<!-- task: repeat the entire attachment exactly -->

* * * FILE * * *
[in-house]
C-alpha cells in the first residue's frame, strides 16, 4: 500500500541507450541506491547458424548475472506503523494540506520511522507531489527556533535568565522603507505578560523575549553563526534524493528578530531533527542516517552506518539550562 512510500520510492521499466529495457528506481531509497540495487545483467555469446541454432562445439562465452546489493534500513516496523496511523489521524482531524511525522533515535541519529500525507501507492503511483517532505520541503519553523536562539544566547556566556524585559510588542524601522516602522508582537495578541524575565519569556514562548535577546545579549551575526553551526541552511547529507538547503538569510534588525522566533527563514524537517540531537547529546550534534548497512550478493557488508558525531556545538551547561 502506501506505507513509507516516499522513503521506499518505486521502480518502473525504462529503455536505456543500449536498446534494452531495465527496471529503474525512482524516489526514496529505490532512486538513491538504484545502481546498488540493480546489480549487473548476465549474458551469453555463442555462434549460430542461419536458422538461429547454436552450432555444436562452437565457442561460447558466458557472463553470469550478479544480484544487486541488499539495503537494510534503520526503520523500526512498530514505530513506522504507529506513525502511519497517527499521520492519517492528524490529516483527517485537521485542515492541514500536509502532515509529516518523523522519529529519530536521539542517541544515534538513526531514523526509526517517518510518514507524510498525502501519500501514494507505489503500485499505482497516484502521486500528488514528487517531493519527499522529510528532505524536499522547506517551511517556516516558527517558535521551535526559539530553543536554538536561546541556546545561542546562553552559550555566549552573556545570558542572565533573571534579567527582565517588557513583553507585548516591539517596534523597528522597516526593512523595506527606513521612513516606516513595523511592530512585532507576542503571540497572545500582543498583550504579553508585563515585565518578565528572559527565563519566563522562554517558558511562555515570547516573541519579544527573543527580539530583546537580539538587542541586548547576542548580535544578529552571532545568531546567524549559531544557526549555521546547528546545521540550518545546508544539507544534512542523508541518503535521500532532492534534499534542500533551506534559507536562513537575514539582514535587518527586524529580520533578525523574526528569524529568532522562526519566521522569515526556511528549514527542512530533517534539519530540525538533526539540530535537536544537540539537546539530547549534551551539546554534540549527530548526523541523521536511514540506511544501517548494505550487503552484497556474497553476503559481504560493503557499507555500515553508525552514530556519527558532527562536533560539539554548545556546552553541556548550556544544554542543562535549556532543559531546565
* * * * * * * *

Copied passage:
[in-house]
C-alpha cells in the first residue's frame, strides 16, 4: 500500500541507450541506491547458424548475472506503523494540506520511522507531489527556533535568565522603507505578560523575549553563526534524493528578530531533527542516517552506518539550562 512510500520510492521499466529495457528506481531509497540495487545483467555469446541454432562445439562465452546489493534500513516496523496511523489521524482531524511525522533515535541519529500525507501507492503511483517532505520541503519553523536562539544566547556566556524585559510588542524601522516602522508582537495578541524575565519569556514562548535577546545579549551575526553551526541552511547529507538547503538569510534588525522566533527563514524537517540531537547529546550534534548497512550478493557488508558525531556545538551547561 502506501506505507513509507516516499522513503521506499518505486521502480518502473525504462529503455536505456543500449536498446534494452531495465527496471529503474525512482524516489526514496529505490532512486538513491538504484545502481546498488540493480546489480549487473548476465549474458551469453555463442555462434549460430542461419536458422538461429547454436552450432555444436562452437565457442561460447558466458557472463553470469550478479544480484544487486541488499539495503537494510534503520526503520523500526512498530514505530513506522504507529506513525502511519497517527499521520492519517492528524490529516483527517485537521485542515492541514500536509502532515509529516518523523522519529529519530536521539542517541544515534538513526531514523526509526517517518510518514507524510498525502501519500501514494507505489503500485499505482497516484502521486500528488514528487517531493519527499522529510528532505524536499522547506517551511517556516516558527517558535521551535526559539530553543536554538536561546541556546545561542546562553552559550555566549552573556545570558542572565533573571534579567527582565517588557513583553507585548516591539517596534523597528522597516526593512523595506527606513521612513516606516513595523511592530512585532507576542503571540497572545500582543498583550504579553508585563515585565518578565528572559527565563519566563522562554517558558511562555515570547516573541519579544527573543527580539530583546537580539538587542541586548547576542548580535544578529552571532545568531546567524549559531544557526549555521546547528546545521540550518545546508544539507544534512542523508541518503535521500532532492534534499534542500533551506534559507536562513537575514539582514535587518527586524529580520533578525523574526528569524529568532522562526519566521522569515526556511528549514527542512530533517534539519530540525538533526539540530535537536544537540539537546539530547549534551551539546554534540549527530548526523541523521536511514540506511544501517548494505550487503552484497556474497553476503559481504560493503557499507555500515553508525552514530556519527558532527562536533560539539554548545556546552553541556548550556544544554542543562535549556532543559531546565